Matthew Lynn - 2016-09-14 08:59:39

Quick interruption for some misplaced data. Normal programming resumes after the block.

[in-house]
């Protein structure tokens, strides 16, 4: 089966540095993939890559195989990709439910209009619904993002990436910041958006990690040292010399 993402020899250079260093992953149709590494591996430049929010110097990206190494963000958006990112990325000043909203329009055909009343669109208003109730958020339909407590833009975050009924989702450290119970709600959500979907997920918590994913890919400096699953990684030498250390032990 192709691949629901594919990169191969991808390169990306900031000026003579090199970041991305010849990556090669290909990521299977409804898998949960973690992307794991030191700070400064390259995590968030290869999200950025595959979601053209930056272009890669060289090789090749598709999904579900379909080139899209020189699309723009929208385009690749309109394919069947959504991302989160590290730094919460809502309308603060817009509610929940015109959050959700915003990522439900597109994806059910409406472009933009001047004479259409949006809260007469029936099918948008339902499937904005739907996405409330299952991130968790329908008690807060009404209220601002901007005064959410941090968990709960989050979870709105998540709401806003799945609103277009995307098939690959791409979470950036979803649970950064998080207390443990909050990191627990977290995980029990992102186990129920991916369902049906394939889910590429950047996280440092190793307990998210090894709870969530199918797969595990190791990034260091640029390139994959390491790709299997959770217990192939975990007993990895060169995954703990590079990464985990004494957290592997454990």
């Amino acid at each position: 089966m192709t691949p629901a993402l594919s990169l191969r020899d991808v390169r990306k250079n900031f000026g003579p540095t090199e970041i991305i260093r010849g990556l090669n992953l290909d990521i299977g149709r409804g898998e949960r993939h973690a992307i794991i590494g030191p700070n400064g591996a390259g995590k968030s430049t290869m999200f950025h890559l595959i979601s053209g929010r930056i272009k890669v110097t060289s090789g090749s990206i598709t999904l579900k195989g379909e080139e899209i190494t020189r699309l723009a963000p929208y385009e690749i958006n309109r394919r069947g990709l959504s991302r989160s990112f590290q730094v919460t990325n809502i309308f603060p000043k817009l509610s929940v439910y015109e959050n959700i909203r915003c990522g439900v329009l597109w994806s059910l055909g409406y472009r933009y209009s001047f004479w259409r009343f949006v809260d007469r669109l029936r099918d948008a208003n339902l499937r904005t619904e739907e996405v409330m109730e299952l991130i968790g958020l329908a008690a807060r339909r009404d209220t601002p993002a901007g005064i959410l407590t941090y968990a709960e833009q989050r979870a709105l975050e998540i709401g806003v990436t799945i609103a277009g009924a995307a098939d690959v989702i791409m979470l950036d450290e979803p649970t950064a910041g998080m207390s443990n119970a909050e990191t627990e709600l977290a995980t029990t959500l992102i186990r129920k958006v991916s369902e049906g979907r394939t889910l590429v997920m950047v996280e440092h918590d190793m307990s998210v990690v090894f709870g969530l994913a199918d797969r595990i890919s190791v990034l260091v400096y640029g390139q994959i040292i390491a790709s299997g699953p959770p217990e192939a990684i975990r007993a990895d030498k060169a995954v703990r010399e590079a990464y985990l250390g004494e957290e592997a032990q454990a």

A narrowing of the polls. An elderly and tarnished opponent. A resilient populist, who, despite every known law of political campaigning, manages to stay in contention. The world outside the United States is about to start getting its head around the fact that it is not impossible that Donald Trump could actually be elected president. If you thought Brexit was scary for financial markets, wait for the reaction to a possible Trump victory. There would be panic, and a rapid repricing of assets across the world. Expect the dollar’s bull run to end, and the euro to stage a rally; expect a plunge in China, rippling out to the rest of the emerging markets; and expect the price of gold and every other kind of safe haven to soar. It would certainly be dramatic, and possibly ugly as well. For the past year, most investors thought a Trump presidency was about as likely as Greece reclaiming its triple-A rating or Vladimir Putin handing Crimea back to Ukraine. Every political analyst and investment bank reassured its clients through the primaries that, sooner or later, the grown-ups would take back control of the Republican Party and agree on a more mainstream nominee. At worst, Trump could spark a global trade war that would make the 1930s seems like a hiccup. That could only drive investors toward gold to take refuge from the turmoil. It didn’t happen. Trump saw them all off. Then they told us that he would be easily beaten by Hillary Clinton. And yet, heading into the autumn, he is still in the race. Worse, the polls are narrowing — the UPI/CVoter tracking poll this week showed Trump taking a three-point lead. And with the latest scare over Hillary Clinton’s health, it is becoming increasingly impossible to rule out the idea of Trump actually winning in November. And, yet, the rest of the world views Trump with horror — and to an extent that no previous nominee of a major American party has been. His mixture of protectionism and isolationism, combined with a streak of authoritarianism, plays terribly with the rest of the world, while his checkered business career, and the casual insults he fires off in all directions, strikes most people as unfitting in a political leader. No doubt Trump supporters will think the verdict of the rest of the world is unfair. That said, many Brexit supporters in the U.K. thought it was unfair that the rest of the world was so against the country leaving the European Union. That was the way it was. The same is true for Trump. Whatever Americans may think of him, the fact is nobody else regards him as remotely suitable to be the leader of the world’s most powerful country. That doesn’t mean he can’t win. In Britain, the bookmakers are offering odds of around two-to-one on Trump making it to the White House. That seems about right. It remains unlikely, but by no means unthinkable. If it happened, how would the markets in the rest of the world respond? Here are four big moves to be looking out for. More»